MONTREAL — Nine Canadian men enter the 2017 Rogers Cup with the opportunity to accomplish what none of their countrymen have been able to before: win a championship on home soil since the open era of men’s tennis began in 1968.
Four of them — Frank Dancevic, Filip Peliwo, Philip Bester and Benjamin Sigouin — must qualify this coming weekend in order to join Milos Raonic, Vasek Pospisil, Denis Shapovalov, Peter Polansky and Brayden Schnur in the main draw before getting their crack at earning the distinction.
Raonic came painfully close to making magic happen in 2013 in front of the crowd in Montreal. He had fought his way through France’s Jeremy Chardy in three sets before disposing of Russia’s Mikhail Youzhny and Argentina’s Juan Martin del Potro in Rounds 2 and 3 with ease. He then took out Latvia’s Ernests Gulbis in three sets before facing and defeating Pospisil in a thrilling match that catapulted him into the final. A 6-2, 6-2 loss to Spain’s Rafael Nadal ended his bid.
But Raonic has been chasing the Canadian title ever since and remains the country’s best hope at this year’s event.
Without further ado, here’s a look at his profile — and those of his Canadian competitors — ahead of the tournament, which is scheduled to begin Monday, Aug. 7.
World Rank: 10
Record in 2017: 26-9
The six-foot-five righty has risen to prominence on the strength of his booming serve and a hammer of a forehand. He is already the most successful Canadian singles player in history — ranking as high as No. 3 in the world in 2016 — and he is the first player in the country’s history to have made it to the quarter-finals in three of the four Grand Slam events and the first to have made the final at Wimbledon.
Hard court specialist: All eight of Raonic’s ATP singles titles have come on hard courts.
Rogers Cup highlights: Making the final in 2013, a run to the semifinal in 2016.
Rogers Cup outlook: Raonic enters the tournament as the sixth seed and has a bye in Round 1.
World Rank: 72
Record in 2017: 8-7
Canada’s second-best player once ranked as high as 25th in the world. He’s a six-foot-four right-hander with a solid all-around game and a mean two-handed backhand.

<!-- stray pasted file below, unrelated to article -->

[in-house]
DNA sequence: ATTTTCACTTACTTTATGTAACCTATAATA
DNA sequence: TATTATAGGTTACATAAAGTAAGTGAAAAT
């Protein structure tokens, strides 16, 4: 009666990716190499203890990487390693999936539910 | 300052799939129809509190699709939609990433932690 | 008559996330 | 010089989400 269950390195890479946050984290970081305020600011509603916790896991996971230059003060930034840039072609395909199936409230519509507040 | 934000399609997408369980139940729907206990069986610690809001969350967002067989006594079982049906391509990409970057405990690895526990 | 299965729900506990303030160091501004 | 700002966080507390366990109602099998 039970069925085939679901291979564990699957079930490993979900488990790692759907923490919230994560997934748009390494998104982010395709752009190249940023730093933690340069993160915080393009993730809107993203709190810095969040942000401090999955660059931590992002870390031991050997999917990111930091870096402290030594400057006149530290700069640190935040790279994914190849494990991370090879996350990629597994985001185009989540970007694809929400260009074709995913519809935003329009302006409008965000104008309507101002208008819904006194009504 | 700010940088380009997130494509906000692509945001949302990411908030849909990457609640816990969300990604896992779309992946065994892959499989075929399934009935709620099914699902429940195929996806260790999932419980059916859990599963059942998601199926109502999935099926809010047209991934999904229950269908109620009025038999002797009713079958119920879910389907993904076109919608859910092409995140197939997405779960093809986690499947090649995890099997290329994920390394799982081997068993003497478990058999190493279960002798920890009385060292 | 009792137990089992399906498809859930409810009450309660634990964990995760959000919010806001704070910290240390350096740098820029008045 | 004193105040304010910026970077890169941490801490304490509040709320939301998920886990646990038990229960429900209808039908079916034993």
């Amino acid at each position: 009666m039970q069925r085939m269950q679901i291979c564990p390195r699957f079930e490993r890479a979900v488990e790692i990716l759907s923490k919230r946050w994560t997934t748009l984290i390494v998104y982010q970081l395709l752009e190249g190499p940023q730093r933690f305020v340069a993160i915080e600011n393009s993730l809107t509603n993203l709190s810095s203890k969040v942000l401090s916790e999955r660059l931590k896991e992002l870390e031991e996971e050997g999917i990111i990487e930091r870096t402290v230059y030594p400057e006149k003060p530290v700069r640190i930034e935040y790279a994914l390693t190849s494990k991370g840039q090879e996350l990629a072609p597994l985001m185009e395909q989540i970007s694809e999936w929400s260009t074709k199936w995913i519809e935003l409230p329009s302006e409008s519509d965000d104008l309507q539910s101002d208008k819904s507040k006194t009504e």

A champion at doubles: Though Pospisil has never won a singles title on the ATP tour, he’s a six-time doubles champion. The pinnacle of his career came at Wimbledon, in 2014, when he and American partner Jack Sock won the championship.
Rogers Cup highlights: He entered the 2013 Rogers Cup as a wild card and fought his way to an all-Canadian semifinal match up with Raonic, losing 4-6, 6-1, 6-7.
Rogers Cup outlook: This will be Pospisil’s seventh appearance in the main draw at this tournament. He is not among the tournament’s top 16 seeds.
Richmond Hill, Ont.
World Rank: 134
Record in 2017: 1-5
Shapovalov is a rising star who had a remarkable junior career. The six-foot lefty, who was born in Tel Aviv, Israel, captured the junior Wimbledon title in 2016. He’s won three of 10 matches since turning pro last year.
It’s in the blood: Shapovalov’s parents run a tennis academy in Vaughan, Ont., and his mother Tessa is listed as one of his coaches.
Rogers Cup highlights: Beating Australia’s Nick Kyrgios 7-6, 3-6, 6-3 in Round 1 of last year’s tournament.
Rogers Cup outlook: Shapovalov enters the tournament for a second consecutive season as a wild card.
North York, Ont.
World Rank: 115
Record in 2017: 0-2
The six-foot right-hander has never held a higher ranking than the one he currently holds. He’s coming off three straight losses in the finals at Challenger Tour events, and has yet to win a match on the ATP Tour this season.
A survivor: Polansky had a life-threatening accident 11 years ago, sleepwalking before falling off a third-storey hotel balcony at a Davis Cup event in Mexico City. He recovered and returned to tennis just four months later.
Rogers Cup highlights: Polansky has made it to the second round of the Rogers Cup on four occasions.
Rogers Cup outlook: This will be Polansky’s 10th appearance in the main draw. He enters as a wild card.
World Rank: 194
Record in 2017: 0-0
The six-foot-four Toronto native is in his second season as a pro, having competed at the University of North Carolina from 2014-16. He’s only played in one match on the ATP Tour and is 14-16 on the Challenger Tour.
A four-time Futures champ: He first won a Futures tournament in Calgary in 2013, and has since won three more, in Calgary, in Tallahassee, Fla., and in Little Rock, Ark.
Rogers Cup history: Failed to qualify in 2016.
Rogers Cup outlook: Enters the main draw for the first time as a wild card.
— Brayden Schnur (@BraydenSchnur) August 1, 2017
Potential Canadian qualifiers:
Frank Dancevic (Niagara Falls, Ont., World Rank 357), Filip Peliwo (Vancouver, World Rank 267), Philip Bester (Vancouver, World Rank 511), Benjamin Sigouin (Vancouver, World Rank 921).